In a Bible study on the northeast side of Chicago, Esteban Shedd–known to Christian hip hop as Boogalu of Alert 312–discipled 8-to-10 teens. They were about to begin reading the book of Acts when Shedd discovered that the young men couldn’t read.
Afterward, Shedd decided to head over to the recording studio to see if “producing the scripture over a dynamic hip-hop soundtrack” would bridge the teens’ literacy gap.
Juniors and seniors in high school with an age range of 16-to-19, these young men had been active in discipleship for 2-to-3 years, yet had always struggled getting into Biblical texts. Shedd recorded Acts 2 and 3 over hip-hop instrumentals for the next time they met.
“Alright, we’re going over Acts 2 and 3,” Shedd told the group. “Would you please open your Bibles, but I have something a little bit different today. I want you to read along.”
Then he pressed play.
While the young men were hearing what Shedd had recorded, word-for-word scripture, the reason was exactly what he had expected–they understood the text.
“By the time we got done, I passed out a little questionnaire to see what their retention was, and their comprehension was like night and day,” Shedd told Wade-O Radio’s Tonika Reed. “They were engaged the whole time. They weren’t messing around because it was music. They weren’t disengaged because it was music.”
It was that night that the vision of the world’s first Multimedia Urban Bible, Streetlights, was birthed. The core of Streetlights is to provide an urban curriculum for those who are illiterate to be able to hear the word of God verbatim in a way that is accessible and easy to understand.
“Music is a tool from God to communicate, and placing that with scripture is incredible,” said Shedd. “It’s kinda like the chills you get from a movie soundtrack with the right scene meets the right music. It is similar in the making of this audio Bible.”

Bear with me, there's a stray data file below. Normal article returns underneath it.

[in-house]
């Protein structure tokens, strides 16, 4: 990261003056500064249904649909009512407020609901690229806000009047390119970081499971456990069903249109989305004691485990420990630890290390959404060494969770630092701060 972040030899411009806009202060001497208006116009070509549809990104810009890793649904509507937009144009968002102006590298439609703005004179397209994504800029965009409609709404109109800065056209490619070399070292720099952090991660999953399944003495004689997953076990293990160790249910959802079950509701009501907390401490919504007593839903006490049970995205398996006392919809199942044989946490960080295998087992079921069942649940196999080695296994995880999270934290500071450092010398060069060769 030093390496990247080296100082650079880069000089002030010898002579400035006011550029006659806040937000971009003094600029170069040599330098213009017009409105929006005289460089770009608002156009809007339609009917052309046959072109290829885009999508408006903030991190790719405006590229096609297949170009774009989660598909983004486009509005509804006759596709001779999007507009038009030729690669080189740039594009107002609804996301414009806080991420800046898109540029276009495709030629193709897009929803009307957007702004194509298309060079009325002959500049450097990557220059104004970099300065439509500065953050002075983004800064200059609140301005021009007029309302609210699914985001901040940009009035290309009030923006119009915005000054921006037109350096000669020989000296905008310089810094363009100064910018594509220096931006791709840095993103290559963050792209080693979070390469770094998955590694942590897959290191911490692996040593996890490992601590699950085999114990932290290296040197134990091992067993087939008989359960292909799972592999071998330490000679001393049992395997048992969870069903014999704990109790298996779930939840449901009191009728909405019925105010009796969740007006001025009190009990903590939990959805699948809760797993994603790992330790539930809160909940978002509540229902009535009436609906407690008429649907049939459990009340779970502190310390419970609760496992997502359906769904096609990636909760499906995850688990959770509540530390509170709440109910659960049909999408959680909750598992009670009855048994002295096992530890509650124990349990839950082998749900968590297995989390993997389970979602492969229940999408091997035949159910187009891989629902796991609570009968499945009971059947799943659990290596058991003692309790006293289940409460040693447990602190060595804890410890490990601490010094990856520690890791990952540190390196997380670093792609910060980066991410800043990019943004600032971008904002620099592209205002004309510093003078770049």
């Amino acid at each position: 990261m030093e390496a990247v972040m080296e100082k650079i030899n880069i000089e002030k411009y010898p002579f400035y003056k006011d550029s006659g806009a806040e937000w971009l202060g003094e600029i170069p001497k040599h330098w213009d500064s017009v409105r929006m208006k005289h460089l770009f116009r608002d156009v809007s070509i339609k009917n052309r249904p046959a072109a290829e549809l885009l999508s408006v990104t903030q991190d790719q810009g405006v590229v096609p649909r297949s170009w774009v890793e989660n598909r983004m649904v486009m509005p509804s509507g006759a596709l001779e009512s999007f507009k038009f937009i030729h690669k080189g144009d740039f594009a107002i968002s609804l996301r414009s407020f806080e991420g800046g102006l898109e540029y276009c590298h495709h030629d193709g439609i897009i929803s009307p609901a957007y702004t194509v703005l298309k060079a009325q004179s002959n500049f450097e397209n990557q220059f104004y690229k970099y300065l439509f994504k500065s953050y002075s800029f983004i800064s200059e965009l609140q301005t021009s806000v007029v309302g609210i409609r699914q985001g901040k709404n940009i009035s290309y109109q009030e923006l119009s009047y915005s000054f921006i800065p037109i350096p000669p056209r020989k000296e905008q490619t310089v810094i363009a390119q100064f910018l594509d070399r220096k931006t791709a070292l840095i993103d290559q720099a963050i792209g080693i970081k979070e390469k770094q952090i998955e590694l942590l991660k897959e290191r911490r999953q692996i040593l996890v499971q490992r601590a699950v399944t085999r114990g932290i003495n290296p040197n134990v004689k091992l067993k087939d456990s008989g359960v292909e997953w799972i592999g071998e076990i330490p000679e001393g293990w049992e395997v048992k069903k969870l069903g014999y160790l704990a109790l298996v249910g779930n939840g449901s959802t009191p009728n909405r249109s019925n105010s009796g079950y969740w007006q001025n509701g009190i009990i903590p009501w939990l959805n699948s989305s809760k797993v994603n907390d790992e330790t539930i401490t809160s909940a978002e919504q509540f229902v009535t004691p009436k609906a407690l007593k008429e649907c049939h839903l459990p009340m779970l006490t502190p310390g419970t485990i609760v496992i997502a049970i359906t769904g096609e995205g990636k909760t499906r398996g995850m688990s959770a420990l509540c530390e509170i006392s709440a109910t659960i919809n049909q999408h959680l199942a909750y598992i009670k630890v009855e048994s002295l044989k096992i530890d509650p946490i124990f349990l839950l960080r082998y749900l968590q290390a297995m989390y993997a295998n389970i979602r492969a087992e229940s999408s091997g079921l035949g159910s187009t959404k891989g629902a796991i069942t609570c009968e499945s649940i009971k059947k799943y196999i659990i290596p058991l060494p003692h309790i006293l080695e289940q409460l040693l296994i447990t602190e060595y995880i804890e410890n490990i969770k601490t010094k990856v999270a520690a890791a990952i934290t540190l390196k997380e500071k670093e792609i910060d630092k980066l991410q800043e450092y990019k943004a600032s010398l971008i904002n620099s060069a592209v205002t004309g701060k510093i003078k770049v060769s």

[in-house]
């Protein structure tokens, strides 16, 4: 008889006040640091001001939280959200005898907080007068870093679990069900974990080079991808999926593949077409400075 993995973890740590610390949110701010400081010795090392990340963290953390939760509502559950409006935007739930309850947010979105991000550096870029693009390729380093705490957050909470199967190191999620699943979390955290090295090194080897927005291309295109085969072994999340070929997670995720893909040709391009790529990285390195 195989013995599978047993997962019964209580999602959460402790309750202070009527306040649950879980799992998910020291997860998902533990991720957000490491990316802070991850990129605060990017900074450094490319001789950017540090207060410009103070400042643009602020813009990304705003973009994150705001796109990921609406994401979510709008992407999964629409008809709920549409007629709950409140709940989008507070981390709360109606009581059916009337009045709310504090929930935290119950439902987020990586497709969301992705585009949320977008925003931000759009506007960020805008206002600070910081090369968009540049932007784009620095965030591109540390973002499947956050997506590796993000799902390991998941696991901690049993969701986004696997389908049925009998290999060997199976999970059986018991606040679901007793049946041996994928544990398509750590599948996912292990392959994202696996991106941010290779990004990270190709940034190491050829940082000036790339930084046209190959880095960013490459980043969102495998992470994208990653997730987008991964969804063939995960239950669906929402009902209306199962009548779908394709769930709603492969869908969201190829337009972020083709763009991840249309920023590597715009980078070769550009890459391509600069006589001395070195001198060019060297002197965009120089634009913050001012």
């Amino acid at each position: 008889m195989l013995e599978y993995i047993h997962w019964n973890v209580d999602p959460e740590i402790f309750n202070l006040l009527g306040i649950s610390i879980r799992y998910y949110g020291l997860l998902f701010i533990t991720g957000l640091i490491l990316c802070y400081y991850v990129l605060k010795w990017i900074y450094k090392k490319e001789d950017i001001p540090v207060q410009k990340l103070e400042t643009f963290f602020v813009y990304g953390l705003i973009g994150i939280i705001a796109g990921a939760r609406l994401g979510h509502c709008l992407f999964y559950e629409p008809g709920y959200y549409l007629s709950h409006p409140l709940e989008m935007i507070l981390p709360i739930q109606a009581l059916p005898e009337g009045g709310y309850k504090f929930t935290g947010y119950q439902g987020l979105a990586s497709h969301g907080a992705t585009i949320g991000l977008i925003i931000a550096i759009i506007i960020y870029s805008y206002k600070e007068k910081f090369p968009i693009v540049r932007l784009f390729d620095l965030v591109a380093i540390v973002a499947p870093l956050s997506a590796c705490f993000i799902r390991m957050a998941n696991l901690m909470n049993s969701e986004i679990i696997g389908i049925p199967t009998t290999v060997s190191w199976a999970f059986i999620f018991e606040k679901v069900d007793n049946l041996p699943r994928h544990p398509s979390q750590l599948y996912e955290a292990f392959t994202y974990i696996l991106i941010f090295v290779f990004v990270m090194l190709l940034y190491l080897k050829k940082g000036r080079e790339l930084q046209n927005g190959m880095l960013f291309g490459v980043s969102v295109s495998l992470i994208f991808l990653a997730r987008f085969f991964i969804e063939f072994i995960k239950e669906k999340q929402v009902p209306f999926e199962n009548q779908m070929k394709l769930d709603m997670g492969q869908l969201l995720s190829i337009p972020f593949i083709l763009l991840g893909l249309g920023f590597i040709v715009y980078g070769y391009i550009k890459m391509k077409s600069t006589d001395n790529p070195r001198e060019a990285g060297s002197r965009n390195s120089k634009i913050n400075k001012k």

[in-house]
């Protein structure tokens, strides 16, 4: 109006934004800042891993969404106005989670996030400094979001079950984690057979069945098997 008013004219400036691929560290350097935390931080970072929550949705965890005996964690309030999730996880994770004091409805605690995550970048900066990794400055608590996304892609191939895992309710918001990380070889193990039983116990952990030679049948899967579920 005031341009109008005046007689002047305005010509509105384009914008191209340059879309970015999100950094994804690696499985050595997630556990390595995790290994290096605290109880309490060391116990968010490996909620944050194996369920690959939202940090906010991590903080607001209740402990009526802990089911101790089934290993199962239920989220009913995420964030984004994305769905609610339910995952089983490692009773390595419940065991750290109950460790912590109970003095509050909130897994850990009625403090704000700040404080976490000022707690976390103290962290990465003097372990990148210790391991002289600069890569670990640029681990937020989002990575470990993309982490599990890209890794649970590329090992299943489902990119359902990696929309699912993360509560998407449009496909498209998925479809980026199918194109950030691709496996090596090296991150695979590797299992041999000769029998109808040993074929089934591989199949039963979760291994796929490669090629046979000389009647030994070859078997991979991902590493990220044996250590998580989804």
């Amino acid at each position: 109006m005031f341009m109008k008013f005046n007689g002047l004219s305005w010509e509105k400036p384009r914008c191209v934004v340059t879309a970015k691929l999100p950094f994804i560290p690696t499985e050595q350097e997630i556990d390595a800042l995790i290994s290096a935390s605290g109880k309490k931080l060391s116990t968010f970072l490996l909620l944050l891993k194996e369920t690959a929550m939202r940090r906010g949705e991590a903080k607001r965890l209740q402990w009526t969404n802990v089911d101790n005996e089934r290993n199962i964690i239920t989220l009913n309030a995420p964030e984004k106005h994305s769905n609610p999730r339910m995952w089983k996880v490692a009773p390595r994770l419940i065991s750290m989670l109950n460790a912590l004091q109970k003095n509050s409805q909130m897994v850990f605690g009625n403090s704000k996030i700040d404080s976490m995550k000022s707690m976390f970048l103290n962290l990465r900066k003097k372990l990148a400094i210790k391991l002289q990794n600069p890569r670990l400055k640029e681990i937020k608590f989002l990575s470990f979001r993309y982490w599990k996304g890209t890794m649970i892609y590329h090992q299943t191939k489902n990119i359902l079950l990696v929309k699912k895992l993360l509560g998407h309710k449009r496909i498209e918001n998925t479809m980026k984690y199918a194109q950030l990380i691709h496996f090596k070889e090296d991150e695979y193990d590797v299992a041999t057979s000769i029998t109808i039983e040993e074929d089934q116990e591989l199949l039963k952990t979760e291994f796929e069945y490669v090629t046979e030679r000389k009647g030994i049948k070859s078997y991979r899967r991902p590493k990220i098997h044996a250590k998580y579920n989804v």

The Streetlights audio Bible features people reading word-for-word scripture over a hip-hop soundtrack. First featuring only artists of Humble Beast Records, which Alert312 is signed to, the project is expanding. Others include Sho Baraka, Wit and local Chicago artists.
Streetlights Vol. 2 was released on Tuesday, Feb. 11.
The multimedia Bible not only consists of audio, but video–and also provides curriculum tools for discipleship and Bible study. Audio and video are free for download online and the curriculum is for purchase in a box set.
“We are inundated with multimedia messages constantly,” Shedd said. “Many of them bad, many of them neutral, many of them good. Where are you going to go wrong listening to the Word of God? As you go along in your car, on a bus, on a plane or even while you are at the house, the audio will help you focus on the Word of God.”
The multimedia Bible is read verbatim from the New Living Translation (NLT) translation of the Bible. New International Version (NIV) and English Standard Version (ESV) translations of the text were tested out with focus groups of young people of Chicago and were ultimately found too “cumbersome” for the reading of this urban Bible.
“In our culture, more people need to engage with the scripture and honestly live it out,” said Shedd. “This form will help people to daily walk with the Lord in his Word.”